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Jeanne Manford, 92; teacher founded national group of parents of gays

Mrs. Manford at her son’s side during the Christopher Street Gay Liberation Day march.

Parents, Families and Friends of Lesbians and Gays

Mrs. Manford at her son’s side during the Christopher Street Gay Liberation Day march.

NEW YORK — After her openly gay son was beaten in April 1972 for protesting news coverage of the gay rights movement, Jeanne Manford, an elementary school teacher in Flushing, Queens, did not tell him to stop embarrassing the family. She wrote a letter to the New York Post criticizing the police for not protecting him.

Two months later, she walked alongside him in a gay liberation march, carrying a sign: ‘‘Parents of Gays: Unite in Support for Our Children.’’ These turned out to be the first steps in the founding of ­Parents, Families and Friends of Lesbians and Gays, which announced her death Tuesday, in Daly City, Calif. She was 92.

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“They were every gay person’s parents,’’ said Daniel Dromm, a member from Queens, recalling that Mrs. Manford would comfort bereft young lesbians and gay men, ­estranged from their own families, who made their way to her home in Flushing. (The Manfords were in the phone book.)

In 1973, the Manfords and about 20 others started Parents of Gays, a support program with a lesbian, gay, bisexual, and transgender congregation.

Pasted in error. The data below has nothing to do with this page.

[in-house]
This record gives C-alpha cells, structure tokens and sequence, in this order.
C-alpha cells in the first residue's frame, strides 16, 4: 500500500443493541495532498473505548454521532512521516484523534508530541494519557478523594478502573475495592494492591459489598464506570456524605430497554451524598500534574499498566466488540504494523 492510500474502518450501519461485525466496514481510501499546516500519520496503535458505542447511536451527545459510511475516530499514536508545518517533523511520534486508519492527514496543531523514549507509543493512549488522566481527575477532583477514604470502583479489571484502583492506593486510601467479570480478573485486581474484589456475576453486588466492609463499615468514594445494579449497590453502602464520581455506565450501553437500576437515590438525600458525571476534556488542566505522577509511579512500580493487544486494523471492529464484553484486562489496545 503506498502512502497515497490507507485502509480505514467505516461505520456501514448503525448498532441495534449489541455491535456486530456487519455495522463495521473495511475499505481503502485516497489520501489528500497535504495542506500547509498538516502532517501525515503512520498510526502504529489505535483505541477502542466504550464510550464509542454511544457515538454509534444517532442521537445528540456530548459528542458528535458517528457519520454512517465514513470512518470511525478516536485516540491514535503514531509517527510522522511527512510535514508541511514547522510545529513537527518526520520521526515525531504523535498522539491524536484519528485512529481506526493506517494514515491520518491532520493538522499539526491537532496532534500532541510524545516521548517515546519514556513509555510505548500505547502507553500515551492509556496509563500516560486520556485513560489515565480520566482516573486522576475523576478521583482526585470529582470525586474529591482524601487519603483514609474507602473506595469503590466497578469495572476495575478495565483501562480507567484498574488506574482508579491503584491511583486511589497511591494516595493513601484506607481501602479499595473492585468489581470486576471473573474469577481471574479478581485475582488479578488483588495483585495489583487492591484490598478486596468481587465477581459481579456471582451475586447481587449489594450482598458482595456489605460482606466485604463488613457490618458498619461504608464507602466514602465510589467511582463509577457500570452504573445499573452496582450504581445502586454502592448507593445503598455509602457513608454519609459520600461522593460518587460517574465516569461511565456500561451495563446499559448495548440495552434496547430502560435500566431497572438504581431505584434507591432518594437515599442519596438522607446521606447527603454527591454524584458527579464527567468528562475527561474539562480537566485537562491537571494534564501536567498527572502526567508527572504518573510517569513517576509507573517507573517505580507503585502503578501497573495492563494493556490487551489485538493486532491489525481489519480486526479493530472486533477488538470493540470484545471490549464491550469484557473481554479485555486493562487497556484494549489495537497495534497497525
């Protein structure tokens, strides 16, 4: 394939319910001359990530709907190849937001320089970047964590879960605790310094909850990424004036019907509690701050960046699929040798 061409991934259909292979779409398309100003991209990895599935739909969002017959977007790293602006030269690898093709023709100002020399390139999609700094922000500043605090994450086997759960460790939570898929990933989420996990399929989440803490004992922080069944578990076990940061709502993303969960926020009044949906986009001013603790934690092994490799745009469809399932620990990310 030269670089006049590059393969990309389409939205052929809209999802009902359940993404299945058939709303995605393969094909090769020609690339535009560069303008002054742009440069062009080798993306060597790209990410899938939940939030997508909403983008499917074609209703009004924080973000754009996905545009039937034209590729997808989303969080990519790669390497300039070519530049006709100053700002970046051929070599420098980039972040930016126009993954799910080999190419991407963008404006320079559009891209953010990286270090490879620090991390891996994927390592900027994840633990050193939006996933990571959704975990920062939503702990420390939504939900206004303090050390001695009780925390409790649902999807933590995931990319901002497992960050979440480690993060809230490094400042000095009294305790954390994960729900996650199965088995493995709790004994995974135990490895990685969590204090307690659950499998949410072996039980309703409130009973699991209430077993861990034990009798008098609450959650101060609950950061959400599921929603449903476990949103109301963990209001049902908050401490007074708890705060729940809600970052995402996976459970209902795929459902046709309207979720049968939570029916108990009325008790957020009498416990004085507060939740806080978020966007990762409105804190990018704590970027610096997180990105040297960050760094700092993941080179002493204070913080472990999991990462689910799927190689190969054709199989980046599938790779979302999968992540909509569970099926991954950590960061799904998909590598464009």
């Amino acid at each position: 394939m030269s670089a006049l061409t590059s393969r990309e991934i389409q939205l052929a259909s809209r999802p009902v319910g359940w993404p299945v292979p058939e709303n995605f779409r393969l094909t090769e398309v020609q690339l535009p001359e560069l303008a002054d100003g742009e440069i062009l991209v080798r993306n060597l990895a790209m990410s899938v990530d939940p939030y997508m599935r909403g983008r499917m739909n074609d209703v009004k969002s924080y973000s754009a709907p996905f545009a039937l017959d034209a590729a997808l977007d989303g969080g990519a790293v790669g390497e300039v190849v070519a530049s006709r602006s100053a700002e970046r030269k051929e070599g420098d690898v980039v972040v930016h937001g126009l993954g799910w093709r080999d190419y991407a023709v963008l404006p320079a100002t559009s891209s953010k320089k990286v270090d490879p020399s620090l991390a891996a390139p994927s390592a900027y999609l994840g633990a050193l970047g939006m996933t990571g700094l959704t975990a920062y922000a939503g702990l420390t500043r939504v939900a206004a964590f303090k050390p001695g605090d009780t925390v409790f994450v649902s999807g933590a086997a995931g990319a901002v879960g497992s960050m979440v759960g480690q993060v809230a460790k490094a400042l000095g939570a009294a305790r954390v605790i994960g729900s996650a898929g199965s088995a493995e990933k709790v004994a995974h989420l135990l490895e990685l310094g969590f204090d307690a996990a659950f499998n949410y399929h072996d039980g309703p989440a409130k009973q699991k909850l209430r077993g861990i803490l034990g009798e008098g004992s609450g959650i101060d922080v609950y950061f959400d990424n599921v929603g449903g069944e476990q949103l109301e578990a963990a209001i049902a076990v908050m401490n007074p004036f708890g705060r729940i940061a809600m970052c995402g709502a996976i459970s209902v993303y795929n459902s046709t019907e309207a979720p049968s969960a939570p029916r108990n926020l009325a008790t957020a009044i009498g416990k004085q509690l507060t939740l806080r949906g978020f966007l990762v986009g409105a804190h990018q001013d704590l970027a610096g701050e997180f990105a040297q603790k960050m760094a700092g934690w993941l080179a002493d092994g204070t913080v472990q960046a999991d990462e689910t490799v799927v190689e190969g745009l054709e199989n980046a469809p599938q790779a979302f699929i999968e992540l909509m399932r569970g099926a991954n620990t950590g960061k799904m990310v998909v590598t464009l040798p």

Representatives of support groups met in 1979 to establish an umbrella organization. It took its current name in 1993. It has 350 chapters. Mrs. Manford is identified as its founder.

She was born Jeanne Sobelson in Flushing and graduated from Queens College. She taught fifth grade, sixth grade, and mathin Queens. Her husband, Jules, died in 1982. Their son Charles died in 1966. Morty died of complications of AIDS in 1992. Mrs. Manford leaves a daughter, a granddaughter, and three great-granddaughters.

Her activism began after the 1972 Inner Circle dinner in Manhattan, an annual black-tie affair at which journalists and political leaders mingle. Mrs. Manford’s son showed up to protest news coverage. After a melee, Morty Manford accused Michael J. Maye,president of the Uniformed Firefighters Association, of kicking and punching him, an account corroborated by witnesses.Outraged by the attack, Mrs. Manford wrote a letter to the Post, then a liberal newspaper.

She later told Eric Marcus: ‘‘I mentioned in my letter that my son was gay and that the police stood by and watched these young gays being beaten up and did nothing about it, and it was printed. Then Morty called me up and said, ‘You can’t believe how everybody’s talking about your letter!’ I didn’t think anything of it, but I guess it was the first time a mother ever sat down and very publicly said, ‘Yes, I have a homosexual son.’ ’’

Mrs. Manford was surprised when she appeared at her son’s side during the Christopher Street Gay Liberation Day march, a forerunner of the annual gay pride parade. She assumed that the cheers were for Dr. Benjamin Spock, who was directly behind. It was not until bystanders began coming up to her with hugs and tears that she understood that the cheers were for her.

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